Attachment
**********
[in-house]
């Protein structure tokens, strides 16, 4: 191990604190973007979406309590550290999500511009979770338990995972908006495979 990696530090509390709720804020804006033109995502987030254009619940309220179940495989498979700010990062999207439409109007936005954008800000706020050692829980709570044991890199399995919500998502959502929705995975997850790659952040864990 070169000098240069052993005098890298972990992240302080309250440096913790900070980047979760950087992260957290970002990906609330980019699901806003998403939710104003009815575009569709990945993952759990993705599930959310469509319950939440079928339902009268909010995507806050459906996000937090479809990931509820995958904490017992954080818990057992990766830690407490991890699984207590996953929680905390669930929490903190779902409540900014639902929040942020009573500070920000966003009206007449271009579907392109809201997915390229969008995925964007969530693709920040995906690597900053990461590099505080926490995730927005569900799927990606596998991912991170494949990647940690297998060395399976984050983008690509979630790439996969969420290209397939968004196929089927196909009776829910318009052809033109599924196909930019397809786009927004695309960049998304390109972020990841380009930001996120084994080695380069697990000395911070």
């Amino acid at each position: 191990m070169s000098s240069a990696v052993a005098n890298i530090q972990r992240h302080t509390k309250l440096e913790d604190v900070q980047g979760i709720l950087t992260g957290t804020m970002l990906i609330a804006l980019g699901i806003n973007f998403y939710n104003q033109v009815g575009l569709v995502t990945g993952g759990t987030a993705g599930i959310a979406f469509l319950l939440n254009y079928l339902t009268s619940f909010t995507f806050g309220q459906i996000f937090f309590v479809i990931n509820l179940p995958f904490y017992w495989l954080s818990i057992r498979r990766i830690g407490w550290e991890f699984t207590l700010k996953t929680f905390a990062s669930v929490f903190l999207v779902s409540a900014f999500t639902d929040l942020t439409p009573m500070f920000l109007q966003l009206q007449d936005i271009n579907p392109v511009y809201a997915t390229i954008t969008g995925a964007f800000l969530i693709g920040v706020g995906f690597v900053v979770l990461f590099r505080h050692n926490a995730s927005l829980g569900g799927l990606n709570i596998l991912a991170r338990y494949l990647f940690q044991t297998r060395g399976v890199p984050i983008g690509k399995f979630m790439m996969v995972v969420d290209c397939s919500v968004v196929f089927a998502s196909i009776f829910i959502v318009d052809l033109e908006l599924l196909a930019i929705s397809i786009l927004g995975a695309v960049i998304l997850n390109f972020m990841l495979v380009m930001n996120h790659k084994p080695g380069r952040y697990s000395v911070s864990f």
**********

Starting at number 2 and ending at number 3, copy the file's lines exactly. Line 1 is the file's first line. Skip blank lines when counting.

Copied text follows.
């Protein structure tokens, strides 16, 4: 191990604190973007979406309590550290999500511009979770338990995972908006495979 990696530090509390709720804020804006033109995502987030254009619940309220179940495989498979700010990062999207439409109007936005954008800000706020050692829980709570044991890199399995919500998502959502929705995975997850790659952040864990 070169000098240069052993005098890298972990992240302080309250440096913790900070980047979760950087992260957290970002990906609330980019699901806003998403939710104003009815575009569709990945993952759990993705599930959310469509319950939440079928339902009268909010995507806050459906996000937090479809990931509820995958904490017992954080818990057992990766830690407490991890699984207590996953929680905390669930929490903190779902409540900014639902929040942020009573500070920000966003009206007449271009579907392109809201997915390229969008995925964007969530693709920040995906690597900053990461590099505080926490995730927005569900799927990606596998991912991170494949990647940690297998060395399976984050983008690509979630790439996969969420290209397939968004196929089927196909009776829910318009052809033109599924196909930019397809786009927004695309960049998304390109972020990841380009930001996120084994080695380069697990000395911070």
């Amino acid at each position: 191990m070169s000098s240069a990696v052993a005098n890298i530090q972990r992240h302080t509390k309250l440096e913790d604190v900070q980047g979760i709720l950087t992260g957290t804020m970002l990906i609330a804006l980019g699901i806003n973007f998403y939710n104003q033109v009815g575009l569709v995502t990945g993952g759990t987030a993705g599930i959310a979406f469509l319950l939440n254009y079928l339902t009268s619940f909010t995507f806050g309220q459906i996000f937090f309590v479809i990931n509820l179940p995958f904490y017992w495989l954080s818990i057992r498979r990766i830690g407490w550290e991890f699984t207590l700010k996953t929680f905390a990062s669930v929490f903190l999207v779902s409540a900014f999500t639902d929040l942020t439409p009573m500070f920000l109007q966003l009206q007449d936005i271009n579907p392109v511009y809201a997915t390229i954008t969008g995925a964007f800000l969530i693709g920040v706020g995906f690597v900053v979770l990461f590099r505080h050692n926490a995730s927005l829980g569900g799927l990606n709570i596998l991912a991170r338990y494949l990647f940690q044991t297998r060395g399976v890199p984050i983008g690509k399995f979630m790439m996969v995972v969420d290209c397939s919500v968004v196929f089927a998502s196909i009776f829910i959502v318009d052809l033109e908006l599924l196909a930019i929705s397809i786009l927004g995975a695309v960049i998304l997850n390109f972020m990841l495979v380009m930001n996120h790659k084994p080695g380069r952040y697990s000395v911070s864990f």